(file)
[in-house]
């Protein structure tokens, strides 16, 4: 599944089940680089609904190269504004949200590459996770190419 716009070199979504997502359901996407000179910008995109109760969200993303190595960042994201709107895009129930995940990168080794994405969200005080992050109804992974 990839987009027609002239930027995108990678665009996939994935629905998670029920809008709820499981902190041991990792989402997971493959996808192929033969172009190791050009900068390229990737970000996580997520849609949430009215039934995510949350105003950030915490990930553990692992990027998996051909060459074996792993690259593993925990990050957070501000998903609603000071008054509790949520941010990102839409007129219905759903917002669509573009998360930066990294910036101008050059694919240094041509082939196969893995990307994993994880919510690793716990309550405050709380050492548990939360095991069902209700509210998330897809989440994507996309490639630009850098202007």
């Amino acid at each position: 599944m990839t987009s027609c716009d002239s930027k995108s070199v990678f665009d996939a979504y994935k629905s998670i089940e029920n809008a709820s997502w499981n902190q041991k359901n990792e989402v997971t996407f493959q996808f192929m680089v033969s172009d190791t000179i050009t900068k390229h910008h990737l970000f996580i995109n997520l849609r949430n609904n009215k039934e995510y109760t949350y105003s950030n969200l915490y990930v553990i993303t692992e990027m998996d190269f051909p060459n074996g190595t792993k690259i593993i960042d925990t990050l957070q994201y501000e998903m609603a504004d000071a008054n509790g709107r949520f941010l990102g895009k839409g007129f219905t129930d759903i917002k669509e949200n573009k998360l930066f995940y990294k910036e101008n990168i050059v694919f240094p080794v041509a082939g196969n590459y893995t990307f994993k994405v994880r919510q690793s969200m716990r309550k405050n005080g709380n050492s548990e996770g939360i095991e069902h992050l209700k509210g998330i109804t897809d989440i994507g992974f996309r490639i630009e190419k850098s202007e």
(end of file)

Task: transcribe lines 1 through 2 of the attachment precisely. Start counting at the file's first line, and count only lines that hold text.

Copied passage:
[in-house]
């Protein structure tokens, strides 16, 4: 599944089940680089609904190269504004949200590459996770190419 716009070199979504997502359901996407000179910008995109109760969200993303190595960042994201709107895009129930995940990168080794994405969200005080992050109804992974 990839987009027609002239930027995108990678665009996939994935629905998670029920809008709820499981902190041991990792989402997971493959996808192929033969172009190791050009900068390229990737970000996580997520849609949430009215039934995510949350105003950030915490990930553990692992990027998996051909060459074996792993690259593993925990990050957070501000998903609603000071008054509790949520941010990102839409007129219905759903917002669509573009998360930066990294910036101008050059694919240094041509082939196969893995990307994993994880919510690793716990309550405050709380050492548990939360095991069902209700509210998330897809989440994507996309490639630009850098202007």